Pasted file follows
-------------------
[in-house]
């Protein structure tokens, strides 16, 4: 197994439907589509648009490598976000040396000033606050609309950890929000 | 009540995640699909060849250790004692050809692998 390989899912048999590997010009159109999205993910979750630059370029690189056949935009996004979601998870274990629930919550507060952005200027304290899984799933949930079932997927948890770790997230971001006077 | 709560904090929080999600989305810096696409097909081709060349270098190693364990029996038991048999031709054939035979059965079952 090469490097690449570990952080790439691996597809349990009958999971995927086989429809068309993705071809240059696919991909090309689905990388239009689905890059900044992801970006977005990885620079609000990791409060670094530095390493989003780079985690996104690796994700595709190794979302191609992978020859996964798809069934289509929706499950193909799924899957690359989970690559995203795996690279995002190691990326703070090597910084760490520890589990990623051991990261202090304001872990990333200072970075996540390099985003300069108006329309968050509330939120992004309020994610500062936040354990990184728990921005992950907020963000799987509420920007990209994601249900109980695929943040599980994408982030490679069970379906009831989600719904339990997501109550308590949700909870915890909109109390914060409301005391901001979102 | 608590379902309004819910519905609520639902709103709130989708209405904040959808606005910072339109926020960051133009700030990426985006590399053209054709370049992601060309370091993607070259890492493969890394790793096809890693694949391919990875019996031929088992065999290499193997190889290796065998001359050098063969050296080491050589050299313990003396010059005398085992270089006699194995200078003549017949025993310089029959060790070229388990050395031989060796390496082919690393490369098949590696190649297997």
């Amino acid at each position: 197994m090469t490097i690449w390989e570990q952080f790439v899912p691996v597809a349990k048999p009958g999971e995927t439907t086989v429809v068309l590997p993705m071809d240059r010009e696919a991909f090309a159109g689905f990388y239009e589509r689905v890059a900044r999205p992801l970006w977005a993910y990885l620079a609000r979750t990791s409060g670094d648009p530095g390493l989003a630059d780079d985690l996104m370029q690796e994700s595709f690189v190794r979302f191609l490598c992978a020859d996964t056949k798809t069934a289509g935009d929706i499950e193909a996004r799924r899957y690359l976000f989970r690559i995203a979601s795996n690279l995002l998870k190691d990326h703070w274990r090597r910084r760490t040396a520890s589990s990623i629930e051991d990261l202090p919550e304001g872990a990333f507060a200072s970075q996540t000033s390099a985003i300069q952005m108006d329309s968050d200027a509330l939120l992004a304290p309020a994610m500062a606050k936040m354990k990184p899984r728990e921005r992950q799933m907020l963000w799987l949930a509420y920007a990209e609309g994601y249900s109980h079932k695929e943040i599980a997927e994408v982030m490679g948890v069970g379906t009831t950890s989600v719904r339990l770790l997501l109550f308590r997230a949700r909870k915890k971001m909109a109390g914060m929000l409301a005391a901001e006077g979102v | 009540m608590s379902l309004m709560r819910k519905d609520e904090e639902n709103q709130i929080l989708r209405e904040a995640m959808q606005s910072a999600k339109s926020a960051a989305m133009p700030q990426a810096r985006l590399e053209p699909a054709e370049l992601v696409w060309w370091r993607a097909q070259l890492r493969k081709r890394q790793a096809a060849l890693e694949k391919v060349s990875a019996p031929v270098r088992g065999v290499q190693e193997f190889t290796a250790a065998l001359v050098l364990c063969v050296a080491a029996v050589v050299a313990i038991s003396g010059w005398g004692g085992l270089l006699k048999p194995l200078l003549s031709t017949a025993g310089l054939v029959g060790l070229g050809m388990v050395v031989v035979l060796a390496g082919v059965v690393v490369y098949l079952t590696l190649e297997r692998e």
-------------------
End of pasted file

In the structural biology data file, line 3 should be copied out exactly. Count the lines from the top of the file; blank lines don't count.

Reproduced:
């Amino acid at each position: 197994m090469t490097i690449w390989e570990q952080f790439v899912p691996v597809a349990k048999p009958g999971e995927t439907t086989v429809v068309l590997p993705m071809d240059r010009e696919a991909f090309a159109g689905f990388y239009e589509r689905v890059a900044r999205p992801l970006w977005a993910y990885l620079a609000r979750t990791s409060g670094d648009p530095g390493l989003a630059d780079d985690l996104m370029q690796e994700s595709f690189v190794r979302f191609l490598c992978a020859d996964t056949k798809t069934a289509g935009d929706i499950e193909a996004r799924r899957y690359l976000f989970r690559i995203a979601s795996n690279l995002l998870k190691d990326h703070w274990r090597r910084r760490t040396a520890s589990s990623i629930e051991d990261l202090p919550e304001g872990a990333f507060a200072s970075q996540t000033s390099a985003i300069q952005m108006d329309s968050d200027a509330l939120l992004a304290p309020a994610m500062a606050k936040m354990k990184p899984r728990e921005r992950q799933m907020l963000w799987l949930a509420y920007a990209e609309g994601y249900s109980h079932k695929e943040i599980a997927e994408v982030m490679g948890v069970g379906t009831t950890s989600v719904r339990l770790l997501l109550f308590r997230a949700r909870k915890k971001m909109a109390g914060m929000l409301a005391a901001e006077g979102v | 009540m608590s379902l309004m709560r819910k519905d609520e904090e639902n709103q709130i929080l989708r209405e904040a995640m959808q606005s910072a999600k339109s926020a960051a989305m133009p700030q990426a810096r985006l590399e053209p699909a054709e370049l992601v696409w060309w370091r993607a097909q070259l890492r493969k081709r890394q790793a096809a060849l890693e694949k391919v060349s990875a019996p031929v270098r088992g065999v290499q190693e193997f190889t290796a250790a065998l001359v050098l364990c063969v050296a080491a029996v050589v050299a313990i038991s003396g010059w005398g004692g085992l270089l006699k048999p194995l200078l003549s031709t017949a025993g310089l054939v029959g060790l070229g050809m388990v050395v031989v035979l060796a390496g082919v059965v690393v490369y098949l079952t590696l190649e297997r692998e």